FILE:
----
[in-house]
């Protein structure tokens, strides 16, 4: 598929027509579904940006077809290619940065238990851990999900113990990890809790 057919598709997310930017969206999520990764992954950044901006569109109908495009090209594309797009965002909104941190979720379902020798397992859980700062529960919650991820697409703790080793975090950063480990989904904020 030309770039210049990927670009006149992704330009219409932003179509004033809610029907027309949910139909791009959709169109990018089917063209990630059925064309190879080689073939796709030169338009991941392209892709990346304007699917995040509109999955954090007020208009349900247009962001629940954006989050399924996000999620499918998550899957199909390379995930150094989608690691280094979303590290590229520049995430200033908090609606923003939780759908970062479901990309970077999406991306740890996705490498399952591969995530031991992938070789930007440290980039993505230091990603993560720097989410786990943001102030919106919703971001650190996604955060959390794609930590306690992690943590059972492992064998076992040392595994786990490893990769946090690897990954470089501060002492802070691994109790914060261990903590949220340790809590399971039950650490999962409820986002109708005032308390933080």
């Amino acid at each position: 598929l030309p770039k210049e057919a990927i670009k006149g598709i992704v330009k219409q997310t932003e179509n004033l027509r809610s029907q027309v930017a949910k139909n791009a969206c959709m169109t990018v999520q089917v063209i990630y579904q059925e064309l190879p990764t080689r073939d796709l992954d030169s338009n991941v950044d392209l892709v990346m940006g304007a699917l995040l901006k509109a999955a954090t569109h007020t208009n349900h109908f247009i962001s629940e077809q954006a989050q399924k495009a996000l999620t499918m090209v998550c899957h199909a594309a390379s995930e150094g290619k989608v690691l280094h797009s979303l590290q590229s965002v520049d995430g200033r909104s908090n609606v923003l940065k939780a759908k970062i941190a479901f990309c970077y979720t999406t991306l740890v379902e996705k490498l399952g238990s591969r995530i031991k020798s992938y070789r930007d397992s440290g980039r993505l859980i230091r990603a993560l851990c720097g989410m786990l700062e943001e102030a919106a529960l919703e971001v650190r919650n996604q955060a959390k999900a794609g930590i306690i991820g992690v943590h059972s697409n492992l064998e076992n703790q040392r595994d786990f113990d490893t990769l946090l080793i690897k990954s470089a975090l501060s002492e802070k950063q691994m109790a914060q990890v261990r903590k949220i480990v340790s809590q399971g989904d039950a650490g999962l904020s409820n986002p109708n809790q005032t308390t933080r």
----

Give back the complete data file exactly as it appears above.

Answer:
[in-house]
């Protein structure tokens, strides 16, 4: 598929027509579904940006077809290619940065238990851990999900113990990890809790 057919598709997310930017969206999520990764992954950044901006569109109908495009090209594309797009965002909104941190979720379902020798397992859980700062529960919650991820697409703790080793975090950063480990989904904020 030309770039210049990927670009006149992704330009219409932003179509004033809610029907027309949910139909791009959709169109990018089917063209990630059925064309190879080689073939796709030169338009991941392209892709990346304007699917995040509109999955954090007020208009349900247009962001629940954006989050399924996000999620499918998550899957199909390379995930150094989608690691280094979303590290590229520049995430200033908090609606923003939780759908970062479901990309970077999406991306740890996705490498399952591969995530031991992938070789930007440290980039993505230091990603993560720097989410786990943001102030919106919703971001650190996604955060959390794609930590306690992690943590059972492992064998076992040392595994786990490893990769946090690897990954470089501060002492802070691994109790914060261990903590949220340790809590399971039950650490999962409820986002109708005032308390933080």
């Amino acid at each position: 598929l030309p770039k210049e057919a990927i670009k006149g598709i992704v330009k219409q997310t932003e179509n004033l027509r809610s029907q027309v930017a949910k139909n791009a969206c959709m169109t990018v999520q089917v063209i990630y579904q059925e064309l190879p990764t080689r073939d796709l992954d030169s338009n991941v950044d392209l892709v990346m940006g304007a699917l995040l901006k509109a999955a954090t569109h007020t208009n349900h109908f247009i962001s629940e077809q954006a989050q399924k495009a996000l999620t499918m090209v998550c899957h199909a594309a390379s995930e150094g290619k989608v690691l280094h797009s979303l590290q590229s965002v520049d995430g200033r909104s908090n609606v923003l940065k939780a759908k970062i941190a479901f990309c970077y979720t999406t991306l740890v379902e996705k490498l399952g238990s591969r995530i031991k020798s992938y070789r930007d397992s440290g980039r993505l859980i230091r990603a993560l851990c720097g989410m786990l700062e943001e102030a919106a529960l919703e971001v650190r919650n996604q955060a959390k999900a794609g930590i306690i991820g992690v943590h059972s697409n492992l064998e076992n703790q040392r595994d786990f113990d490893t990769l946090l080793i690897k990954s470089a975090l501060s002492e802070k950063q691994m109790a914060q990890v261990r903590k949220i480990v340790s809590q399971g989904d039950a650490g999962l904020s409820n986002p109708n809790q005032t308390t933080r």